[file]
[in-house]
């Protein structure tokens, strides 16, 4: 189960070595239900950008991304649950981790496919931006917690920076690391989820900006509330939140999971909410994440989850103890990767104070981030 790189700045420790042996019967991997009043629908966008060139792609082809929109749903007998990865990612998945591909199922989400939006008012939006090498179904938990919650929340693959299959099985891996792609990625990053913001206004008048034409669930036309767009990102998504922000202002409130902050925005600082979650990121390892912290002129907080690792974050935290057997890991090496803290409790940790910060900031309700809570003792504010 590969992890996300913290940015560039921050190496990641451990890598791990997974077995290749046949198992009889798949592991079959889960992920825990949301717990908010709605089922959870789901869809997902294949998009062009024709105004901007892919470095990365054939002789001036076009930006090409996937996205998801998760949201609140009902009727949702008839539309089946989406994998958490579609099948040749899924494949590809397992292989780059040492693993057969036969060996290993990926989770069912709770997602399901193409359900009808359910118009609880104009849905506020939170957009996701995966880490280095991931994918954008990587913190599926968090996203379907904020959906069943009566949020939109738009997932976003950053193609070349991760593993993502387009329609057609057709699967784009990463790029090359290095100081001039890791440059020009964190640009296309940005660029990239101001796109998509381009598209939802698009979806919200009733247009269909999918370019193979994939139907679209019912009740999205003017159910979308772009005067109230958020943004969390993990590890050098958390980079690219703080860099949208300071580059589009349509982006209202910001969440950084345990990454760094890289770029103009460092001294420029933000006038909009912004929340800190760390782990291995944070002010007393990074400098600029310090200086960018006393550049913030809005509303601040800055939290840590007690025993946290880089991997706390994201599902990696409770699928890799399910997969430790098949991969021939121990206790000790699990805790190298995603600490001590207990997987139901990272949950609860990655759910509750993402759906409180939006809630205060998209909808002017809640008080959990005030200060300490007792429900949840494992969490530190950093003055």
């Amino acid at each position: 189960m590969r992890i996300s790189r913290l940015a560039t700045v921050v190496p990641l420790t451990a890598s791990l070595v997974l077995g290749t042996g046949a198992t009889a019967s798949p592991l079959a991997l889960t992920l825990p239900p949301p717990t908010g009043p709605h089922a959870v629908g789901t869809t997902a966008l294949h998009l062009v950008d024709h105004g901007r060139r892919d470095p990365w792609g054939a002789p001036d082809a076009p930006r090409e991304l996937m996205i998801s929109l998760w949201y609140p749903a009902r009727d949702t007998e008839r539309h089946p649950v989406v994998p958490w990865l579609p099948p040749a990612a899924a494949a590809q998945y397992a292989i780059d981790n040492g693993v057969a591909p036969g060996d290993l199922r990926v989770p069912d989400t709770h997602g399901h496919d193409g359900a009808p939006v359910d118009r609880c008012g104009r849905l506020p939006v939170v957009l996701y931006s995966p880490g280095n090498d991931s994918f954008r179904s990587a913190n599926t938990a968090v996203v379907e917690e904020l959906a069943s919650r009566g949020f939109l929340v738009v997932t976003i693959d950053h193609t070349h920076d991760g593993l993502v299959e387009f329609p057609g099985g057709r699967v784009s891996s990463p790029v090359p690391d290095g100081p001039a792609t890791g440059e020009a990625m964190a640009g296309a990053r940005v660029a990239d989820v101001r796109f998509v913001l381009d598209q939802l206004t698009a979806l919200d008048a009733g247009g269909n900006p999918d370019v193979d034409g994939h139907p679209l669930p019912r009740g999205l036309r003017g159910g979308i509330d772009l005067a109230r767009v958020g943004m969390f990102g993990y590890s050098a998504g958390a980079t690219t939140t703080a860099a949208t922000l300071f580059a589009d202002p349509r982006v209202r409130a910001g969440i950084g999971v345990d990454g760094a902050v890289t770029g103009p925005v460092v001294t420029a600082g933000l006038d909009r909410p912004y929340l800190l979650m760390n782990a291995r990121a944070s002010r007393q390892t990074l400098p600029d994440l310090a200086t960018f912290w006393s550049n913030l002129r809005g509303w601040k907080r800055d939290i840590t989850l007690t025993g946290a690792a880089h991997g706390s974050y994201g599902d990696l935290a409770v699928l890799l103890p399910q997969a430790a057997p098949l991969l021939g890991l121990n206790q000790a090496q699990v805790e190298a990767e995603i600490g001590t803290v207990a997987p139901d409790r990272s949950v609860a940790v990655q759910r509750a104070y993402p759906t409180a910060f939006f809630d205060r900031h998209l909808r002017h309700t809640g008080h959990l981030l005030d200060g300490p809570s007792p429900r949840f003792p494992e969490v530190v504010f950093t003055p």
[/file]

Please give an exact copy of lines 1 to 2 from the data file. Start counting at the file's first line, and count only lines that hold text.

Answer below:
[in-house]
């Protein structure tokens, strides 16, 4: 189960070595239900950008991304649950981790496919931006917690920076690391989820900006509330939140999971909410994440989850103890990767104070981030 790189700045420790042996019967991997009043629908966008060139792609082809929109749903007998990865990612998945591909199922989400939006008012939006090498179904938990919650929340693959299959099985891996792609990625990053913001206004008048034409669930036309767009990102998504922000202002409130902050925005600082979650990121390892912290002129907080690792974050935290057997890991090496803290409790940790910060900031309700809570003792504010 590969992890996300913290940015560039921050190496990641451990890598791990997974077995290749046949198992009889798949592991079959889960992920825990949301717990908010709605089922959870789901869809997902294949998009062009024709105004901007892919470095990365054939002789001036076009930006090409996937996205998801998760949201609140009902009727949702008839539309089946989406994998958490579609099948040749899924494949590809397992292989780059040492693993057969036969060996290993990926989770069912709770997602399901193409359900009808359910118009609880104009849905506020939170957009996701995966880490280095991931994918954008990587913190599926968090996203379907904020959906069943009566949020939109738009997932976003950053193609070349991760593993993502387009329609057609057709699967784009990463790029090359290095100081001039890791440059020009964190640009296309940005660029990239101001796109998509381009598209939802698009979806919200009733247009269909999918370019193979994939139907679209019912009740999205003017159910979308772009005067109230958020943004969390993990590890050098958390980079690219703080860099949208300071580059589009349509982006209202910001969440950084345990990454760094890289770029103009460092001294420029933000006038909009912004929340800190760390782990291995944070002010007393990074400098600029310090200086960018006393550049913030809005509303601040800055939290840590007690025993946290880089991997706390994201599902990696409770699928890799399910997969430790098949991969021939121990206790000790699990805790190298995603600490001590207990997987139901990272949950609860990655759910509750993402759906409180939006809630205060998209909808002017809640008080959990005030200060300490007792429900949840494992969490530190950093003055």